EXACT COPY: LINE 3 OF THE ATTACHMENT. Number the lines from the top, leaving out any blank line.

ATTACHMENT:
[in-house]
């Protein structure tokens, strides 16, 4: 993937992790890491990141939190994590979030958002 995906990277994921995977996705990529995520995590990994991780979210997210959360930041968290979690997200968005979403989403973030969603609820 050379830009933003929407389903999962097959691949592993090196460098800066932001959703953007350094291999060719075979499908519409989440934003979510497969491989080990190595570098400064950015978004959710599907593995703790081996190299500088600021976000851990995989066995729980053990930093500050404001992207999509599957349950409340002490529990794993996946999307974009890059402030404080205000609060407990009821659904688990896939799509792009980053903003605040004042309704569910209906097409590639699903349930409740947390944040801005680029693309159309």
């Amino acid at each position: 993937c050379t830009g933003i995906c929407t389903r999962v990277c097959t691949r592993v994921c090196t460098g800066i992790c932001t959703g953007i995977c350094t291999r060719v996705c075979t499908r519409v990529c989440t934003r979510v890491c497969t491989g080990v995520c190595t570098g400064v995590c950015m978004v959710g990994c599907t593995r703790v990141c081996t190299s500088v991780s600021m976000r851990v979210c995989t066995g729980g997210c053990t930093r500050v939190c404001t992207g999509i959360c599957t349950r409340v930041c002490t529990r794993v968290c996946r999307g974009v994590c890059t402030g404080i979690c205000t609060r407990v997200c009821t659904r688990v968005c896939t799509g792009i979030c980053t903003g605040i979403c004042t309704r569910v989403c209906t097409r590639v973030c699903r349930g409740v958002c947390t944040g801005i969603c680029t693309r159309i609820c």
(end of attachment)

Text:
């Amino acid at each position: 993937c050379t830009g933003i995906c929407t389903r999962v990277c097959t691949r592993v994921c090196t460098g800066i992790c932001t959703g953007i995977c350094t291999r060719v996705c075979t499908r519409v990529c989440t934003r979510v890491c497969t491989g080990v995520c190595t570098g400064v995590c950015m978004v959710g990994c599907t593995r703790v990141c081996t190299s500088v991780s600021m976000r851990v979210c995989t066995g729980g997210c053990t930093r500050v939190c404001t992207g999509i959360c599957t349950r409340v930041c002490t529990r794993v968290c996946r999307g974009v994590c890059t402030g404080i979690c205000t609060r407990v997200c009821t659904r688990v968005c896939t799509g792009i979030c980053t903003g605040i979403c004042t309704r569910v989403c209906t097409r590639v973030c699903r349930g409740v958002c947390t944040g801005i969603c680029t693309r159309i609820c």